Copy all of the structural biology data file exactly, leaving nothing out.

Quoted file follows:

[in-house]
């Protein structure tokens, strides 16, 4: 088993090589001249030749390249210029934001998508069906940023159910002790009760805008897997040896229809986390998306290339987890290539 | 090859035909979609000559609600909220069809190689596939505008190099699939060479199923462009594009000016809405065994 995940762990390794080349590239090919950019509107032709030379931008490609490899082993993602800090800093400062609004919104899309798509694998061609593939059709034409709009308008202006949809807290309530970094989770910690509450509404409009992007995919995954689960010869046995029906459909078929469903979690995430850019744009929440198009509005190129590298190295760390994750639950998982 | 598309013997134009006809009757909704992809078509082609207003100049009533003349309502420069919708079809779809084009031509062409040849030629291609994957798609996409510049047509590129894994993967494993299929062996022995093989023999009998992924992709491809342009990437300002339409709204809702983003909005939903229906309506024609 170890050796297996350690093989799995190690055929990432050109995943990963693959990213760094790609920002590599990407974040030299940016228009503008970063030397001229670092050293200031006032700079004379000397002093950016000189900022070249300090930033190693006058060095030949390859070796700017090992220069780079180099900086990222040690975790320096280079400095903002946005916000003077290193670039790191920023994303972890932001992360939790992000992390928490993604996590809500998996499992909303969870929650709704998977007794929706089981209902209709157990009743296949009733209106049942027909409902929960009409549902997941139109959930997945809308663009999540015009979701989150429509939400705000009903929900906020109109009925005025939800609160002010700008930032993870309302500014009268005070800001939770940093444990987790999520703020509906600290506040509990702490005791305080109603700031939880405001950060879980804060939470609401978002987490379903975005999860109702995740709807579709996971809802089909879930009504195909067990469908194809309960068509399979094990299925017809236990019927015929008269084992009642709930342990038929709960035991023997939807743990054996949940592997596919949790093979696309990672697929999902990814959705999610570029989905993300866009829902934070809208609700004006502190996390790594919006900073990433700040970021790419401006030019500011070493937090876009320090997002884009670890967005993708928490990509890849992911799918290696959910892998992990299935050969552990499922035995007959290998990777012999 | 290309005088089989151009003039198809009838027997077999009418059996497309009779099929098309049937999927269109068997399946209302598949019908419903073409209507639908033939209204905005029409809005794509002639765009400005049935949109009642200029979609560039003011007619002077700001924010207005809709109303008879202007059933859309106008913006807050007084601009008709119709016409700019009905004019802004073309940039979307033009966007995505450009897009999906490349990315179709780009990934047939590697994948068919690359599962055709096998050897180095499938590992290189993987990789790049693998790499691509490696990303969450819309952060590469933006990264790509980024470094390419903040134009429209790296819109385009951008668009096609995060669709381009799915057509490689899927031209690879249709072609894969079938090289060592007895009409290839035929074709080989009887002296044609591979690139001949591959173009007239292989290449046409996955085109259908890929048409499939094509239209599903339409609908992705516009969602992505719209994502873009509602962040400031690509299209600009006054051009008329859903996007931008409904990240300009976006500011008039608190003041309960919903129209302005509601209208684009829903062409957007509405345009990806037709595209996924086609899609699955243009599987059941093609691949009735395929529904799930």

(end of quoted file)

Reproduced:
[in-house]
């Protein structure tokens, strides 16, 4: 088993090589001249030749390249210029934001998508069906940023159910002790009760805008897997040896229809986390998306290339987890290539 | 090859035909979609000559609600909220069809190689596939505008190099699939060479199923462009594009000016809405065994 995940762990390794080349590239090919950019509107032709030379931008490609490899082993993602800090800093400062609004919104899309798509694998061609593939059709034409709009308008202006949809807290309530970094989770910690509450509404409009992007995919995954689960010869046995029906459909078929469903979690995430850019744009929440198009509005190129590298190295760390994750639950998982 | 598309013997134009006809009757909704992809078509082609207003100049009533003349309502420069919708079809779809084009031509062409040849030629291609994957798609996409510049047509590129894994993967494993299929062996022995093989023999009998992924992709491809342009990437300002339409709204809702983003909005939903229906309506024609 170890050796297996350690093989799995190690055929990432050109995943990963693959990213760094790609920002590599990407974040030299940016228009503008970063030397001229670092050293200031006032700079004379000397002093950016000189900022070249300090930033190693006058060095030949390859070796700017090992220069780079180099900086990222040690975790320096280079400095903002946005916000003077290193670039790191920023994303972890932001992360939790992000992390928490993604996590809500998996499992909303969870929650709704998977007794929706089981209902209709157990009743296949009733209106049942027909409902929960009409549902997941139109959930997945809308663009999540015009979701989150429509939400705000009903929900906020109109009925005025939800609160002010700008930032993870309302500014009268005070800001939770940093444990987790999520703020509906600290506040509990702490005791305080109603700031939880405001950060879980804060939470609401978002987490379903975005999860109702995740709807579709996971809802089909879930009504195909067990469908194809309960068509399979094990299925017809236990019927015929008269084992009642709930342990038929709960035991023997939807743990054996949940592997596919949790093979696309990672697929999902990814959705999610570029989905993300866009829902934070809208609700004006502190996390790594919006900073990433700040970021790419401006030019500011070493937090876009320090997002884009670890967005993708928490990509890849992911799918290696959910892998992990299935050969552990499922035995007959290998990777012999 | 290309005088089989151009003039198809009838027997077999009418059996497309009779099929098309049937999927269109068997399946209302598949019908419903073409209507639908033939209204905005029409809005794509002639765009400005049935949109009642200029979609560039003011007619002077700001924010207005809709109303008879202007059933859309106008913006807050007084601009008709119709016409700019009905004019802004073309940039979307033009966007995505450009897009999906490349990315179709780009990934047939590697994948068919690359599962055709096998050897180095499938590992290189993987990789790049693998790499691509490696990303969450819309952060590469933006990264790509980024470094390419903040134009429209790296819109385009951008668009096609995060669709381009799915057509490689899927031209690879249709072609894969079938090289060592007895009409290839035929074709080989009887002296044609591979690139001949591959173009007239292989290449046409996955085109259908890929048409499939094509239209599903339409609908992705516009969602992505719209994502873009509602962040400031690509299209600009006054051009008329859903996007931008409904990240300009976006500011008039608190003041309960919903129209302005509601209208684009829903062409957007509405345009990806037709595209996924086609899609699955243009599987059941093609691949009735395929529904799930």